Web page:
2/1/07 – The Aurora Beacon News (IL) used the opportunity to inform the public of what many music lovers have been dreading: the approaching dissolution of the Vermeer Quartet after nearly forty years as an ensemble. The group "was founded in 1969 at the Marlboro Festival and has since appeared at virtually all the prestigious music venues and music festivals. Its discography includes the complete quartets of Beethoven, Tchaikovsky, Bartok and additional works by Schubert, Mendelssohn, Dvorak, Verdi, Shostakovich, Haydn, Schnittke, and Brahms." The current members of the Vermeer Quartet include Shmuel Ashkenasi, Mathias Tacke, Richard Young, and Mark Johnson. The article includes mention of some of the cities included in the group’s final tour. Be sure to hear them live if you get the chance!
1/7/07 - Bethany Kerr, personnel manager and violinist for the Brevard (N.C.) Symphony Orchestra ran the Disney Marathon. In the process, she raised more than $13,000 to be used toward a pay increase for BSO musicians in 2007-08, reports the American Symphony Orchestra League. “To show her personal commitment to the orchestra and its musicians, who had not received an increase in pay for the 2006-07 season, Kerr devised the ‘Run for the Raises’ fundraiser. She registered for the Disney Marathon - her first - and asked for donations to support the BSO musicians. On January 7, Kerr finished the race in five hours, 20 minutes and 46 seconds.
The Boston Landmarks Orchestra, under Conductor and Artistic Director Charles Ansbacher, has announced a new music festival for this summer, in cooperation with WCRB Radio and the Massachusetts Department of Recreation and Conservation. The Landmarks Esplanade Festival: Classics Under the Stars will feature the orchestra and other Boston-area performing arts organizations in Wednesday-evening concerts. All concerts will be held at the Hatch Shell on Boston's Esplanade. Founded in January 2001, the Boston Landmarks Orchestra performs free concerts celebrating historical, geographical, and architectural settings.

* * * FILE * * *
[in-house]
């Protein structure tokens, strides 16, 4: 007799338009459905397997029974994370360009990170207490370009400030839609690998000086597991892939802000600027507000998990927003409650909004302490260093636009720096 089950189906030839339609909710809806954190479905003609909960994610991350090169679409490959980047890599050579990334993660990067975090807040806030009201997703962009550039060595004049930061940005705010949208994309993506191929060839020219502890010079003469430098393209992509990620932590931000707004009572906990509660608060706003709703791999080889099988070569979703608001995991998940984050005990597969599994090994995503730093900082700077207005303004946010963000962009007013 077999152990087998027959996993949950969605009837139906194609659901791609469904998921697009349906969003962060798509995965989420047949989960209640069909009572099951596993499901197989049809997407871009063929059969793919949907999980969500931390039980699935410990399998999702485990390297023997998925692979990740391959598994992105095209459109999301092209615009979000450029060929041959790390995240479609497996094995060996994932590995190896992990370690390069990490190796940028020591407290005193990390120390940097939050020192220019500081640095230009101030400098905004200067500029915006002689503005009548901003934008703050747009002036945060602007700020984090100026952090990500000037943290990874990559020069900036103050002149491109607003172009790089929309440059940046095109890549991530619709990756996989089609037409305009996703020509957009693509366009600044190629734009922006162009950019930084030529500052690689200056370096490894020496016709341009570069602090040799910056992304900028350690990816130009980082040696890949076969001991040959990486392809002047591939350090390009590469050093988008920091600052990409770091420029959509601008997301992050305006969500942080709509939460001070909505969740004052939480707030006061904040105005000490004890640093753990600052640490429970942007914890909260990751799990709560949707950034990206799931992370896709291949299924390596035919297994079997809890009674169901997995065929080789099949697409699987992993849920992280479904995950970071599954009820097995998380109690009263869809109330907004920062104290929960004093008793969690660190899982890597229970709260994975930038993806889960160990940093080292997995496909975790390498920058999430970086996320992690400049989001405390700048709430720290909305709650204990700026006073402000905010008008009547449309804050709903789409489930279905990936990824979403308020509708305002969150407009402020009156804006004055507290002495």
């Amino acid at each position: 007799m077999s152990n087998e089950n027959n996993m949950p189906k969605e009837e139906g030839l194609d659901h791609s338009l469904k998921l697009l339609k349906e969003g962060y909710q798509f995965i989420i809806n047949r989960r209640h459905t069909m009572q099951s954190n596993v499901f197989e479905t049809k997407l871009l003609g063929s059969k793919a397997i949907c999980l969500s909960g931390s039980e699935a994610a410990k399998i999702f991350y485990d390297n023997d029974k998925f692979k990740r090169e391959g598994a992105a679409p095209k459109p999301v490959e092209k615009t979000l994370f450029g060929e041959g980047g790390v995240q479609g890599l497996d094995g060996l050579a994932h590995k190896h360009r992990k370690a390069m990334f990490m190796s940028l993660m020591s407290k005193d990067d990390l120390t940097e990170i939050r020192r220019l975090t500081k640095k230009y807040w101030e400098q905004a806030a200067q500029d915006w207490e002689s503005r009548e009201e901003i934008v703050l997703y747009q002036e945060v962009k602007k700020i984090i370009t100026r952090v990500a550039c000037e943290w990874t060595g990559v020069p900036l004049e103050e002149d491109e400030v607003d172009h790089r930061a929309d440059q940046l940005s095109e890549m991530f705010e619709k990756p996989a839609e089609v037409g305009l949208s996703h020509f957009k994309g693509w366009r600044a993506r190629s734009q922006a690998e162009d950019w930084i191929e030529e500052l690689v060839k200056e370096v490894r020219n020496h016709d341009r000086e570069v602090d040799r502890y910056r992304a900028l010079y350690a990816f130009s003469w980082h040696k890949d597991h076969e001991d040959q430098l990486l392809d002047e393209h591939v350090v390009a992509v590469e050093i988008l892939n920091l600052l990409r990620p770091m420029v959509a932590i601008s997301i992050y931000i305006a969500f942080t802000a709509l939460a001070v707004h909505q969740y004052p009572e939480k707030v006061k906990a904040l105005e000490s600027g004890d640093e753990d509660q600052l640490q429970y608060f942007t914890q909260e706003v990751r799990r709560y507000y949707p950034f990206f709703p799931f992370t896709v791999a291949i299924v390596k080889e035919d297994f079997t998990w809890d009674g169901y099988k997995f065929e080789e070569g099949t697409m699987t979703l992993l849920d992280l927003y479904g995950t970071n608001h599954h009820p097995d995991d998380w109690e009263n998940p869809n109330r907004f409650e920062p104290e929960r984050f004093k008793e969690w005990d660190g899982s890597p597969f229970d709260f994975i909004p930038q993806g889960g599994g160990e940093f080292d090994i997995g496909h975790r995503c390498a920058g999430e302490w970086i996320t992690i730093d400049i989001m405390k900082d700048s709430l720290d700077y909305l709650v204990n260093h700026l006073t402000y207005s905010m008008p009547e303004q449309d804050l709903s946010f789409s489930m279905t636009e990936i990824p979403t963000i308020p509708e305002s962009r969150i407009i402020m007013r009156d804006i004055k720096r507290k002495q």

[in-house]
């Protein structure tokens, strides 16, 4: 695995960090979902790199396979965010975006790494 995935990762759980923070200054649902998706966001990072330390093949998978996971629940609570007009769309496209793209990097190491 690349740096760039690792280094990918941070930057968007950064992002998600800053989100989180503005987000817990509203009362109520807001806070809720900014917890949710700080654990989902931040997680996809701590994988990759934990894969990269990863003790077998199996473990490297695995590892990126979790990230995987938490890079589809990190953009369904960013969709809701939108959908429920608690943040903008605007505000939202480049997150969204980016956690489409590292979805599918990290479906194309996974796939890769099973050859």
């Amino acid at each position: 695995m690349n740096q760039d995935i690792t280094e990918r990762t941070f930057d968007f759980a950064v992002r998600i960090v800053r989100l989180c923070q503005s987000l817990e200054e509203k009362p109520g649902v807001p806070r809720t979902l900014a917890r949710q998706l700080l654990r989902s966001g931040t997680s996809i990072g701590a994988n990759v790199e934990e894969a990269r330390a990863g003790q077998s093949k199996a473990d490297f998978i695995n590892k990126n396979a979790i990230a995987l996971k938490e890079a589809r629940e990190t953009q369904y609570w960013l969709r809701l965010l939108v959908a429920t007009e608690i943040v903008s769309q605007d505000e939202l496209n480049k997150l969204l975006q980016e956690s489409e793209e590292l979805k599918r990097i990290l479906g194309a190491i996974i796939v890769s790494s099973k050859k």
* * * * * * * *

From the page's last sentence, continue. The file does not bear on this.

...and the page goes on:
2/1/07 - Canada's National Arts Centre Orchestra is launching a unique "orchestral academy" program for student musicians hoping to make a career in the orchestra world, reports the Ottawa Citizen. "The Institute will see four Canadian students and one American sitting side by side with NACO musicians, who will act as mentors to the students, offering feedback and advice. The students will also have individual coaching sessions, orchestral repertoire study sessions and chamber music coaching with NACO musicians." The students are violinist Won-Hee Lee (18, Ottawa), violinist Andréa Armijo Fortin (26, Quebec City), cellist Raphaël Dubé (22, Montreal), double bassist Brendan Kane (25, American) and violist Mary-Kathryn Stevens (24, Chatham, Ont.).
2/1/07 - The Rocky Mountain News reports: "Colorado Symphony officials today announced the ratification of a three-year contract with the musicians of the orchestra. The deal marks the first multi-year agreement since a five-year contract expired in 2003; single-year extensions had been approved since then. The new contract, which runs through the 2008-09 season, calls for pay increases of 6 percent, 3 percent and 3 percent respectively during the three-year period. Health benefits issues were also addressed, according to musicians' representative Bill Jackson."
1/31/07 – According to the Pittsburgh Post-Gazette, the Pittsburgh Symphony, without a recording contract for the past decade, has signed a deal with PentaTone to record all four Brahms symphonies later this year. “The deal was done under the new national agreement allowing orchestras to make live concert recordings without large upfront payments to the musicians.”
Other Music News
2/2/07 – The Boston Herald reports that New England Conservatory has named Minnesota Orchestra CEO Tony Woodcock as the school's new president. “Woodcock was credited with reducing deficits in Minneapolis, but leaves after less than four years on the job, with the orchestra musicians' contract scheduled to expire in the fall. Woodcock says that his top priority at Boston-based NEC will be increased fundraising.
In regards to Josh's "stumbling" at the Madison, WI recital, apparently it was a deliberate restart after an audience member coughed. A letter to the editor explains it all: